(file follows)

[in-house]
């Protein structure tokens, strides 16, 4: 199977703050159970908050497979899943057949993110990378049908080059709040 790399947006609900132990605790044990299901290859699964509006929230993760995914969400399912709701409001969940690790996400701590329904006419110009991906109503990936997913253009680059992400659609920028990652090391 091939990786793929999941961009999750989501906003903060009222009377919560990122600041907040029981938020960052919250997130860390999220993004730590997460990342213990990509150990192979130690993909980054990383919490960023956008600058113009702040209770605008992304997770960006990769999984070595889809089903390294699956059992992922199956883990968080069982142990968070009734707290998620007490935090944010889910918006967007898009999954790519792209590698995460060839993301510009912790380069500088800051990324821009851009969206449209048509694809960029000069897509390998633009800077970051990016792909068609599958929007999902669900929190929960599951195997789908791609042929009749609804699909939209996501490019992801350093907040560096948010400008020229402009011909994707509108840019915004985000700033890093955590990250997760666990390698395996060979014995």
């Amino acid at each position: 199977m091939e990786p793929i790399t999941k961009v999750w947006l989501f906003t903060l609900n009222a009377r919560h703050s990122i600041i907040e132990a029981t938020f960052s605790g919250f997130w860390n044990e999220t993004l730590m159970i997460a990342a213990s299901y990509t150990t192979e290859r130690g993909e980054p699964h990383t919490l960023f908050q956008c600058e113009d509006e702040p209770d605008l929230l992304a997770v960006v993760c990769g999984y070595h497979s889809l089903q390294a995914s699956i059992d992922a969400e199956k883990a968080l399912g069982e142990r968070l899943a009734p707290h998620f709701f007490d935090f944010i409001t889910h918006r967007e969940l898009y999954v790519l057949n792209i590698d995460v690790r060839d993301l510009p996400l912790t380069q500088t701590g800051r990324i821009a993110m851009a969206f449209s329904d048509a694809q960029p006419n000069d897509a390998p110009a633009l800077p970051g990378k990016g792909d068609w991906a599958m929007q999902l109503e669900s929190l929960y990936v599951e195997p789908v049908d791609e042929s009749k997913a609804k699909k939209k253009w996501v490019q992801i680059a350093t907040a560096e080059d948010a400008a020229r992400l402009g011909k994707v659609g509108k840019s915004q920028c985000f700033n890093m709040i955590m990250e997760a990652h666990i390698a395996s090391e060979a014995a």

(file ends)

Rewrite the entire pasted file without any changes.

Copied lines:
[in-house]
């Protein structure tokens, strides 16, 4: 199977703050159970908050497979899943057949993110990378049908080059709040 790399947006609900132990605790044990299901290859699964509006929230993760995914969400399912709701409001969940690790996400701590329904006419110009991906109503990936997913253009680059992400659609920028990652090391 091939990786793929999941961009999750989501906003903060009222009377919560990122600041907040029981938020960052919250997130860390999220993004730590997460990342213990990509150990192979130690993909980054990383919490960023956008600058113009702040209770605008992304997770960006990769999984070595889809089903390294699956059992992922199956883990968080069982142990968070009734707290998620007490935090944010889910918006967007898009999954790519792209590698995460060839993301510009912790380069500088800051990324821009851009969206449209048509694809960029000069897509390998633009800077970051990016792909068609599958929007999902669900929190929960599951195997789908791609042929009749609804699909939209996501490019992801350093907040560096948010400008020229402009011909994707509108840019915004985000700033890093955590990250997760666990390698395996060979014995």
């Amino acid at each position: 199977m091939e990786p793929i790399t999941k961009v999750w947006l989501f906003t903060l609900n009222a009377r919560h703050s990122i600041i907040e132990a029981t938020f960052s605790g919250f997130w860390n044990e999220t993004l730590m159970i997460a990342a213990s299901y990509t150990t192979e290859r130690g993909e980054p699964h990383t919490l960023f908050q956008c600058e113009d509006e702040p209770d605008l929230l992304a997770v960006v993760c990769g999984y070595h497979s889809l089903q390294a995914s699956i059992d992922a969400e199956k883990a968080l399912g069982e142990r968070l899943a009734p707290h998620f709701f007490d935090f944010i409001t889910h918006r967007e969940l898009y999954v790519l057949n792209i590698d995460v690790r060839d993301l510009p996400l912790t380069q500088t701590g800051r990324i821009a993110m851009a969206f449209s329904d048509a694809q960029p006419n000069d897509a390998p110009a633009l800077p970051g990378k990016g792909d068609w991906a599958m929007q999902l109503e669900s929190l929960y990936v599951e195997p789908v049908d791609e042929s009749k997913a609804k699909k939209k253009w996501v490019q992801i680059a350093t907040a560096e080059d948010a400008a020229r992400l402009g011909k994707v659609g509108k840019s915004q920028c985000f700033n890093m709040i955590m990250e997760a990652h666990i390698a395996s090391e060979a014995a």